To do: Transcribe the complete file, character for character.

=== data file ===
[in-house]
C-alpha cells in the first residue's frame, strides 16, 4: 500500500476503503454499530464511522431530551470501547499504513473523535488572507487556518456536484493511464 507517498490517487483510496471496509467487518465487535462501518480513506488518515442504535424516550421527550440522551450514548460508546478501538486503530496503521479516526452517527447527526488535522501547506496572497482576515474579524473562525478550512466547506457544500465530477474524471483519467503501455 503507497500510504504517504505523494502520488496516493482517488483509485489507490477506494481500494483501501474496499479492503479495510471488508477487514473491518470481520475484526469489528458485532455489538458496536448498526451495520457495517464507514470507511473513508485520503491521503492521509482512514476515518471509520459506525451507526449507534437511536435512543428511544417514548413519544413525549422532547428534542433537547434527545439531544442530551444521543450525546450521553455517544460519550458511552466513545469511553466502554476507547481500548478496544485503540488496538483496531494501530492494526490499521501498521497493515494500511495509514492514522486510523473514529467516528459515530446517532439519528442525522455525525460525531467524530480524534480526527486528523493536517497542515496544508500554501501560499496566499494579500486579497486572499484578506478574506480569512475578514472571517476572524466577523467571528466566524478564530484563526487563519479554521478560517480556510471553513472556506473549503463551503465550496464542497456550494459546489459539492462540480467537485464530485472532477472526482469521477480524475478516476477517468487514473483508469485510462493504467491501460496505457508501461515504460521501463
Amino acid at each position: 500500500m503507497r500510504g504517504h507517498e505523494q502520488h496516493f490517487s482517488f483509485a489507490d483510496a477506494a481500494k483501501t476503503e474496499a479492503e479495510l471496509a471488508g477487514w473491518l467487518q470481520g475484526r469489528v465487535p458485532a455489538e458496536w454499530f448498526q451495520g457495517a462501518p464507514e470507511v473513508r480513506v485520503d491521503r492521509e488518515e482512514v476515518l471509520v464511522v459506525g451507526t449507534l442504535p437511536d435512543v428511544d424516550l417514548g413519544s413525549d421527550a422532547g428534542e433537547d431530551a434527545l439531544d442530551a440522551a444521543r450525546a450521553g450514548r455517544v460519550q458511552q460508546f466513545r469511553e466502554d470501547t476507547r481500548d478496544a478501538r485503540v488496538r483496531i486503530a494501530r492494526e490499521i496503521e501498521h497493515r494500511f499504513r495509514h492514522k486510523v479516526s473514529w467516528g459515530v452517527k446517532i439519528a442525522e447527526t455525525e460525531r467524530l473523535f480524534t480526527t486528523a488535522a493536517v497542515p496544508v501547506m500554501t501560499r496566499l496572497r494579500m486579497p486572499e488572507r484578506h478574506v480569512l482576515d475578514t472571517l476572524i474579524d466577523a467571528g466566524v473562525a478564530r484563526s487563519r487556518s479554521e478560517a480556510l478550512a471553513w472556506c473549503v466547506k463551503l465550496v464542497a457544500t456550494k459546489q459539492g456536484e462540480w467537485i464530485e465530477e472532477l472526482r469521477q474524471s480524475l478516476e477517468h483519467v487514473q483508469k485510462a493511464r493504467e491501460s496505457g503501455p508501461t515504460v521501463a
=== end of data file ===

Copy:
[in-house]
C-alpha cells in the first residue's frame, strides 16, 4: 500500500476503503454499530464511522431530551470501547499504513473523535488572507487556518456536484493511464 507517498490517487483510496471496509467487518465487535462501518480513506488518515442504535424516550421527550440522551450514548460508546478501538486503530496503521479516526452517527447527526488535522501547506496572497482576515474579524473562525478550512466547506457544500465530477474524471483519467503501455 503507497500510504504517504505523494502520488496516493482517488483509485489507490477506494481500494483501501474496499479492503479495510471488508477487514473491518470481520475484526469489528458485532455489538458496536448498526451495520457495517464507514470507511473513508485520503491521503492521509482512514476515518471509520459506525451507526449507534437511536435512543428511544417514548413519544413525549422532547428534542433537547434527545439531544442530551444521543450525546450521553455517544460519550458511552466513545469511553466502554476507547481500548478496544485503540488496538483496531494501530492494526490499521501498521497493515494500511495509514492514522486510523473514529467516528459515530446517532439519528442525522455525525460525531467524530480524534480526527486528523493536517497542515496544508500554501501560499496566499494579500486579497486572499484578506478574506480569512475578514472571517476572524466577523467571528466566524478564530484563526487563519479554521478560517480556510471553513472556506473549503463551503465550496464542497456550494459546489459539492462540480467537485464530485472532477472526482469521477480524475478516476477517468487514473483508469485510462493504467491501460496505457508501461515504460521501463
Amino acid at each position: 500500500m503507497r500510504g504517504h507517498e505523494q502520488h496516493f490517487s482517488f483509485a489507490d483510496a477506494a481500494k483501501t476503503e474496499a479492503e479495510l471496509a471488508g477487514w473491518l467487518q470481520g475484526r469489528v465487535p458485532a455489538e458496536w454499530f448498526q451495520g457495517a462501518p464507514e470507511v473513508r480513506v485520503d491521503r492521509e488518515e482512514v476515518l471509520v464511522v459506525g451507526t449507534l442504535p437511536d435512543v428511544d424516550l417514548g413519544s413525549d421527550a422532547g428534542e433537547d431530551a434527545l439531544d442530551a440522551a444521543r450525546a450521553g450514548r455517544v460519550q458511552q460508546f466513545r469511553e466502554d470501547t476507547r481500548d478496544a478501538r485503540v488496538r483496531i486503530a494501530r492494526e490499521i496503521e501498521h497493515r494500511f499504513r495509514h492514522k486510523v479516526s473514529w467516528g459515530v452517527k446517532i439519528a442525522e447527526t455525525e460525531r467524530l473523535f480524534t480526527t486528523a488535522a493536517v497542515p496544508v501547506m500554501t501560499r496566499l496572497r494579500m486579497p486572499e488572507r484578506h478574506v480569512l482576515d475578514t472571517l476572524i474579524d466577523a467571528g466566524v473562525a478564530r484563526s487563519r487556518s479554521e478560517a480556510l478550512a471553513w472556506c473549503v466547506k463551503l465550496v464542497a457544500t456550494k459546489q459539492g456536484e462540480w467537485i464530485e465530477e472532477l472526482r469521477q474524471s480524475l478516476e477517468h483519467v487514473q483508469k485510462a493511464r493504467e491501460s496505457g503501455p508501461t515504460v521501463a